By Ron Handshoe, MSPT
Regional Manager, ApexNetwork PT
Have you ever wondered why elite athletes wear bright-colored or weird shapes of tape on their shoulders or legs?
Believe it or not, it’s not a fashion statement.
Rather, the athletes are using a form of athletic taping known as Kinesio Tape. This method of taping was developed in 1979 by Dr. Kenzo Kase. Research into the effects and benefits of Kinesio Taping has been continuing for the past 40 years, providing substantial findings that support its effectiveness in the clinical setting.
The first time the public was exposed to Kinesio Tape was during the 1988 Seoul Summer Olympics. Since then, more and more athletes have been wearing tape in all sports, amateur and professional. More importantly, Kinesio Tape has also grown in use for the non-athlete.
Kinesio Tape is a great facilitator for fascial restriction, dermal and epidermal restriction, muscle restriction, posture, joint stability, and circulatory and lymphatic dysfunction.
Taping has many benefits including helping decrease fascial restrictions, allowing the fascial tissue to move with the rest of the body; decreasing muscle tension, for example, in lower lumbar paraspinal muscles; and providing shoulder or ankle stability after an injury to a joint, tendon or ligament.
Underactive muscles can also be treated with tape to help activate the muscle needed to provide stability or improve posture. In patients who have experienced a surgical procedure, may also benefit from Kinesio Tape, which can be used to stimulate the lymphatic system, reducing postoperative swelling.
In cases of increased skin sensitivity, Kinesio Taping can reduce the pain signals created by skin sensitivity, providing another way for patients and therapists to manage complex regional pain syndromes.
Now, what exactly allows this tape to treat this wide variety of impairments?
It’s as simple as tension and direction. Adjustments in these two factors give Kinesio Taping incredible versatility, not only in the parts of the body that can be treated but also in the diagnoses in which it is useful.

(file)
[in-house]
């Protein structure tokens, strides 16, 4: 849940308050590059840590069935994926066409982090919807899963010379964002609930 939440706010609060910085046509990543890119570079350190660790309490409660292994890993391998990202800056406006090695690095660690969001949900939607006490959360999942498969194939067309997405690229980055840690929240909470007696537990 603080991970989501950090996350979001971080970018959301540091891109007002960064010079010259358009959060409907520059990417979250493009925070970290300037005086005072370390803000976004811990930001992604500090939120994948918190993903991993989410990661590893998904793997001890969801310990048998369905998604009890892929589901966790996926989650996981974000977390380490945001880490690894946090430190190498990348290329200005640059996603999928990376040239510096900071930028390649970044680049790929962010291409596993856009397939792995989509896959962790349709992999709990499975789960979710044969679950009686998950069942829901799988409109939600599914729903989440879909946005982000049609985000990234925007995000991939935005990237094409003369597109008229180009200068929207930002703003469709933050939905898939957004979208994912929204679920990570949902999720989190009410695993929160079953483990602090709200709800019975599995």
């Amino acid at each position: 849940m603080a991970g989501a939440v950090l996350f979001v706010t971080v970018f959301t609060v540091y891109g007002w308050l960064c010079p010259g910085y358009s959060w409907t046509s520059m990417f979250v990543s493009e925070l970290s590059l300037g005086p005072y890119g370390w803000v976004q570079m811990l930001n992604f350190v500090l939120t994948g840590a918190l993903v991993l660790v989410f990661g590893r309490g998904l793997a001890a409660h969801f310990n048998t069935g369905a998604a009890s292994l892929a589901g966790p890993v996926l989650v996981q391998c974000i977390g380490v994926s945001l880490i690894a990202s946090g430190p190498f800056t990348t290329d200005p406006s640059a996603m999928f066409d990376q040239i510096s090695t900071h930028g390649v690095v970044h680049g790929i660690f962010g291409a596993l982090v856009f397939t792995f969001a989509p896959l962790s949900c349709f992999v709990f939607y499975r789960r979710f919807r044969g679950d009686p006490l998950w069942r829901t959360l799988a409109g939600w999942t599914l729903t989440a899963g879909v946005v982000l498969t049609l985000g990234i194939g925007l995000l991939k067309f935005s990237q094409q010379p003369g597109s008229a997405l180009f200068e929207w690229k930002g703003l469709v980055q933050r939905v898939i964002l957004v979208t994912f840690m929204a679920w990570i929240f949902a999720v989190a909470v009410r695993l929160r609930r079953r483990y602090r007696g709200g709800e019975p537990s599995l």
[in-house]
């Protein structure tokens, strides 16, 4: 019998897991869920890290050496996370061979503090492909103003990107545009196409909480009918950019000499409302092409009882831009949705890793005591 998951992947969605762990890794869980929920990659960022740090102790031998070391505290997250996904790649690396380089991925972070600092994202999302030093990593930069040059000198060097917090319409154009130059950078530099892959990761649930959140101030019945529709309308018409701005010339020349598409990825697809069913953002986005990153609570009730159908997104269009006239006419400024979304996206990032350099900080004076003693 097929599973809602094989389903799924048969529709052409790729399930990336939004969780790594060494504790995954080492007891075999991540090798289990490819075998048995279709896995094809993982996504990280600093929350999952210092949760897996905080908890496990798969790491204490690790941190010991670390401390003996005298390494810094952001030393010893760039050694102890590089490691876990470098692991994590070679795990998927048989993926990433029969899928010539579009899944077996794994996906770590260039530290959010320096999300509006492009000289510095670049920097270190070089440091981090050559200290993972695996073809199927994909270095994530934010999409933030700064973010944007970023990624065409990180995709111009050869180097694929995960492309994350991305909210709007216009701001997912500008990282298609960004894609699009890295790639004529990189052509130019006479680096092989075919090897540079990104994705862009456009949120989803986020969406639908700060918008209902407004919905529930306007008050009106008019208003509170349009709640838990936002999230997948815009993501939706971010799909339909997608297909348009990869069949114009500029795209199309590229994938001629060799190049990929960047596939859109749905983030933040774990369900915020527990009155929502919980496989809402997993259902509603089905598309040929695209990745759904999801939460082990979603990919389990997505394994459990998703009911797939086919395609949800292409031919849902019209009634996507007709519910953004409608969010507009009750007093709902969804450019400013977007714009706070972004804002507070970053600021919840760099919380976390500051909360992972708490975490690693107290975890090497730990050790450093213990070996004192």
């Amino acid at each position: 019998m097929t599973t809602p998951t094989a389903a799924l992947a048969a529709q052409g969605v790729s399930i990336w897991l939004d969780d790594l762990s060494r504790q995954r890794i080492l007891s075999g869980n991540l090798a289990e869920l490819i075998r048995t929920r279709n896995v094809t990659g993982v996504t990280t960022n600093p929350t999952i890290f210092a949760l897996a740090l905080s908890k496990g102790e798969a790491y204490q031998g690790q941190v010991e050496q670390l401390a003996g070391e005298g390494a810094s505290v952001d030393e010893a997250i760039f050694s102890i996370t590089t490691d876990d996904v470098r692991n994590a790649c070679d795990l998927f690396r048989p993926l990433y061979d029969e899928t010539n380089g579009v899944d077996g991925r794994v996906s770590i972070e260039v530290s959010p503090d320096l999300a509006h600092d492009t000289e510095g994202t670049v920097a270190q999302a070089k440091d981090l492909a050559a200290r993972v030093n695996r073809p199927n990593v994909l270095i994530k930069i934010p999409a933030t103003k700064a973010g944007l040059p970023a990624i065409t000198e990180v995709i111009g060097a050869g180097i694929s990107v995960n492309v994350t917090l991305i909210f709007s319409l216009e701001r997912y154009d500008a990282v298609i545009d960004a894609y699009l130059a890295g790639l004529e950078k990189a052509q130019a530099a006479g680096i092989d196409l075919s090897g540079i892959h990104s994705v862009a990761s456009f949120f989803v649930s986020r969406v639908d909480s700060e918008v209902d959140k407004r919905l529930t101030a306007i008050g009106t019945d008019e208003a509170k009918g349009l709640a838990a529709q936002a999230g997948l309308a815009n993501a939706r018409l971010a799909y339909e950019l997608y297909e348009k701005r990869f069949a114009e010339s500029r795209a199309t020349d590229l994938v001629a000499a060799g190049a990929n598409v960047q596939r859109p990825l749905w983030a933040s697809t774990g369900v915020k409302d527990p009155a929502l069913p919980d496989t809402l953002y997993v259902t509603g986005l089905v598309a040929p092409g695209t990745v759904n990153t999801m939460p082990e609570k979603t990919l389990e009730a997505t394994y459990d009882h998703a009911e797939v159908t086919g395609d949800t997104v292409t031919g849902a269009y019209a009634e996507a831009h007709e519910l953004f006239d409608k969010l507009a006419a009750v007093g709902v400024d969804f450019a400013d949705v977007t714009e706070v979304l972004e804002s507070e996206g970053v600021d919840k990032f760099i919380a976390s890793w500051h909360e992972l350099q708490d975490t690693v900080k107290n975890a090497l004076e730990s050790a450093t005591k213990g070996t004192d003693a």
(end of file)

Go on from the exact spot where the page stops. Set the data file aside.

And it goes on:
When the tape is applied with no-to-little tension, it can help reduce swelling postoperatively and aid in pain reduction. When the tape is applied with high tension, it can provide support and bring stability to a joint or other body part, for example, an ankle that has received multiple sprains.
Kinesio Taping can assist patients in regaining strength and flexibility by allowing them to complete home exercise plans without fear of pain or reinjury. Kinesio Tape has been found to aid patients in their ability to perform prescribed exercises, thus maximizing their physical therapy experience.
Further, the tape will stay in place for several days, without any need to protect it from water exposure (such as in the shower or swimming). The tape will come off naturally after a few days. The Kinesio Taping technique can be used multiple times, without limit, as long as the patient is seeing and feeling benefit from its use.
The various taping approaches help to facilitate improved and quicker healing time for the patient. Quicker healing time allows the Physical Therapist to focus on strengthening, mobility, balance, range-of-motion (ROM), and other aspects of the plan of care needed to improve function and quality of life.
Since its development 40 years ago, the Kinesio Taping method has evolved and expanded and is no longer limited to elite athletes. Now common in the world of everyday athletes and ordinary people, Kinesio Taping helps people of all kinds recover more quickly and with less pain.
Kinesio Tape it has become a very versatile treatment option for many patients. The most important thing to know is that, in order to achieve maximum benefit, Kinesio Taping should be performed by a qualified physical therapist trained in its use.
If you would like to know more about Kinesio Tape and how it might benefit you, call your local ApexNetwork Physical Therapy office and schedule a free consultation.
ApexNetwork Physical Therapy locations in Kentucky:
814 Highway 36
513 Maysville Road
272 Kroger Center Drive
156 W. College Ave.